Working with English Language Learners

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For students whose second language is English, learning to read in an English-speaking school may provide a unique set of challenges. English Language Learners (also called ELL students, English Learners, or ELs – you may hear all or any of these terms at your school!) are students whose home language is not English and who have not yet acquired proficiency in English. Because KOREH L.A. volunteers are working within the Los Angeles Unified School District, it is very common for our volunteers to be paired with an ELL student – LAUSD has more ELL students than any other school district in the country, with about a third of its student population classified as ELL students with over 90 different first languages spoken. About 94% of LAUSD ELL students’ first language is Spanish, however, volunteers have worked with students whose first language is Russian, Thai, Korean, Armenian, Hebrew, and more.

As a KOREH L.A. volunteer, it is not your responsibility to try to teach a student English. LAUSD has a uniformed, standardized process for identifying ELL students, notifying parents, and assessing and placing the students to give the support and services they need to help them succeed. As a KOREH L.A. volunteer, your role is to help foster a love of reading in your student, and to help make reading fun!

With that said, there are a number of strategies and methods for engaging students who are English Language Learners, as well as resources for helping to make your reading sessions both productive and fun!

Providing a Supportive Space for Learning

Many students participating in KOREH L.A., whether they are ELL students or not, struggle with some of the same challenges. They tend to be reading one or two grades below grade level, and are often shy. Younger students tend to be easily distracted, and may struggle with the alphabet and sight words, and older students tend to struggle with confidence and comprehension.

ELL students may face a variety of challenges in the classroom in addition to the ones listed above. They may become discouraged while trying to pay attention in class, or feel anxious, confused, or frustrated. Or, they may feel shy or self-conscious, especially when reading with a new person.

Therefore, it is extremely important to try to create a supportive and non-threatening environment in your reading sessions. Having the ability to make mistakes in an encouraging, supportive space can help build self-esteem and confidence, in addition to reading skills! Below are some tips for how to create an environment in your reading session that is welcoming:

  • Get to know your student. Try to find out their interests, their favorite subjects in school, and what is important to them. Something as small and simple as knowing that your student has a pet cat is an opportunity to bond with them!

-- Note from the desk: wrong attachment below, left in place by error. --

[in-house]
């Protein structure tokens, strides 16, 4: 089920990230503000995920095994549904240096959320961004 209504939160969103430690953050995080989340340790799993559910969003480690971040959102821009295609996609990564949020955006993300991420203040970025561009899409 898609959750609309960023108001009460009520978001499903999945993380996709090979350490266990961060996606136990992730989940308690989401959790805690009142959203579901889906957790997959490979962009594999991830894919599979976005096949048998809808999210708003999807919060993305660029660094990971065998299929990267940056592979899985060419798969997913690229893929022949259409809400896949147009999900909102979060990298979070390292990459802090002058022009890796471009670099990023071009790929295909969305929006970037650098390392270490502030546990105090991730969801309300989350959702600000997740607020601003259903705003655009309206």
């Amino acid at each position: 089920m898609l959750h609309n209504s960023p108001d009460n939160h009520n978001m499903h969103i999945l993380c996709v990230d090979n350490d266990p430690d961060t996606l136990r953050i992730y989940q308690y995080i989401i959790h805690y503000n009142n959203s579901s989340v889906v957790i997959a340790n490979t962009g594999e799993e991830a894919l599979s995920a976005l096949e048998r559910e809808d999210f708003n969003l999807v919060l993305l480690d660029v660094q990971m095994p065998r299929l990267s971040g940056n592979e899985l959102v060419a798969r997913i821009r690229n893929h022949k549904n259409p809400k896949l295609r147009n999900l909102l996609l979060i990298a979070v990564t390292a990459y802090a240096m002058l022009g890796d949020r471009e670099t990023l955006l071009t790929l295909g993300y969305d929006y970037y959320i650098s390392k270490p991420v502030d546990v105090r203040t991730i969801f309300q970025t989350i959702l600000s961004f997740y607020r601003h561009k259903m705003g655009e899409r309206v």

• Don’t overcorrect. Make sure that your student knows that it’s okay to make mistakes, and that you make mistakes, too – in fact, everyone makes mistakes! Encourage them not to be afraid of making mistakes, but also to learn from them, and to try not to make the same ones over and over again. Make sure to give them a chance to spot their own mistake.
  • Be patient and give your student plenty of time. It might take an ELL student longer to respond to a question, and it can be intimidating or cause anxiety if you are impatient with their responses. When asking comprehension questions while reading a text, wait around 20-30 seconds before you even expect an answer – make sure to tell the student to take their time, and that you are giving them time to think about it. If it seems like they are still having trouble after the 30 second timeframe has passed, try to figure it out together.
  • Consider having a “warm-up” game or activity. Warm-up games at the beginning of your reading session can help get your student ready for your time together! Fun activities can help your student become relaxed, and put them in a positive frame of mind for your reading session! Examples of some warm-up games could be “Twenty Questions,” “Categories,” “I Spy,” “Word Chain,” “Would you Rather,” and “Two Truths and a Lie.”
  • Allow them to speak freely. In addition to modeling language for your ELL student, be sure to provide a safe space for them to practice speaking and conversational skills.

Choosing Books for English Language Learners

Like with all KOREH L.A. students, volunteers should encourage self-selected reading, which allows a student to choose books themselves on topics or subjects which especially interest them. As a volunteer reading partner, however, your guidance in choosing books that are appropriate for your student can be especially helpful in building their reading and literacy skills and helping to foster a genuine love of reading!

In the KOREH L.A. Training Packet, you can find general tips for helping to guide your student towards books that are appropriate for their reading level – with ELL students, all of these tips and techniques still apply! However, when guiding your student towards books, choosing texts and materials that are culturally relevant can be especially beneficial. This allows for students to connect to the books that they are reading on a personal level and help them understand the context of the story. Check out some resources below for help determining whether a book is culturally relevant to your student.

 

Links:

Colorin Colorado:


Read, Write, Think:

 

Bilingual books can also be an excellent choice for ELL students, and many are available at public libraries – just ask your local children’s librarian if you need assistance! This helps to push slightly outside of a student’s comfort zone, while still giving them an anchor and point of reference in the language. This also allows them to take the book home, and practice with their family!

For more ideas on book selection, visit Multicultural and Diverse Books.

 

Tips and Strategies for Your Reading Sessions

There are a variety of ways in which you, as a KOREH L.A. volunteer reading partner, can help make the most of your sessions with your ELL student.